ART. 3. — In the case of armed conflict not of an international character occurring in the territory of one of the High Contracting Parties, each Party to the conflict shall be bound to apply, as a minimum, the following provisions:

1) Persons taking no active part in the hostilities, including members of armed forces who have laid down their arms and those placed hors de combat by sickness, wounds, detention, or any other cause, shall in all circumstances be treated humanely, without any adverse distinction founded on race, colour, religion or faith, sex, birth or wealth, or any other similar criteria.

To this end, the following acts are and shall remain prohibited at any time and in any place whatsoever with respect to the above-mentioned persons:

a) violence to life and person, in particular murder of all kinds, mutilation, cruel treatment and torture;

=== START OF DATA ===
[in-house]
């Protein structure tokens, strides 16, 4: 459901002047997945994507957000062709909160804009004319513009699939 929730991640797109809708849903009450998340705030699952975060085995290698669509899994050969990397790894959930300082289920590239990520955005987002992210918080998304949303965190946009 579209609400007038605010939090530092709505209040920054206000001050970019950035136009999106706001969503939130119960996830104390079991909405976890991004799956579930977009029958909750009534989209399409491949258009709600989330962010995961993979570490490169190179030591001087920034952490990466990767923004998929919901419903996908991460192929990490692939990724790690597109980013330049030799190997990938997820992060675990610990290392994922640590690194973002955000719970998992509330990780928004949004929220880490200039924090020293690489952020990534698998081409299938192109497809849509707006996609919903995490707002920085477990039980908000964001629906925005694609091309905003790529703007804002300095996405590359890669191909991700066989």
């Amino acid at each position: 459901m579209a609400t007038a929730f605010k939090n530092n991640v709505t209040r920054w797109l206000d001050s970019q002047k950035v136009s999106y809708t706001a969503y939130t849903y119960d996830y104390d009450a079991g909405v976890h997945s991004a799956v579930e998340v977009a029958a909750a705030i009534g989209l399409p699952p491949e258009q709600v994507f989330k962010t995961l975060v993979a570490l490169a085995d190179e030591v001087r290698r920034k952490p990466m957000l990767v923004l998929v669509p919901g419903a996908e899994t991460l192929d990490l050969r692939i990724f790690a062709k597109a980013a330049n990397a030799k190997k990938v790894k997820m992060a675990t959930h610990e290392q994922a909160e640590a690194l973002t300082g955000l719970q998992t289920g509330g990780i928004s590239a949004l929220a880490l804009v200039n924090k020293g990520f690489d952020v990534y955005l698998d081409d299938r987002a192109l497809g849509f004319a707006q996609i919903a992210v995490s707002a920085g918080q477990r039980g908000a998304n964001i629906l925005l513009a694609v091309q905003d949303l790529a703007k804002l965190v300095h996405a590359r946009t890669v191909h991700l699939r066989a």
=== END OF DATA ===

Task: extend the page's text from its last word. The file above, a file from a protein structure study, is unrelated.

b) taking of hostages;

c) outrages upon personal dignity, in particular humiliating and degrading treatment;

d) the passing of sentences and the carrying out of executions without previous judgment pronounced by a regularly constituted court, affording all the judicial
guarantees which are recognized as indispensable by civilized peoples.

2) The wounded and sick shall be collected and cared for.

An impartial humanitarian body, such as the International Committee of the Red Cross, may offer its services to the Parties to the conflict.

The Parties to the conflict should further endeavour to bring into force, by means of special agreements, all or part of the other provisions of the present Convention.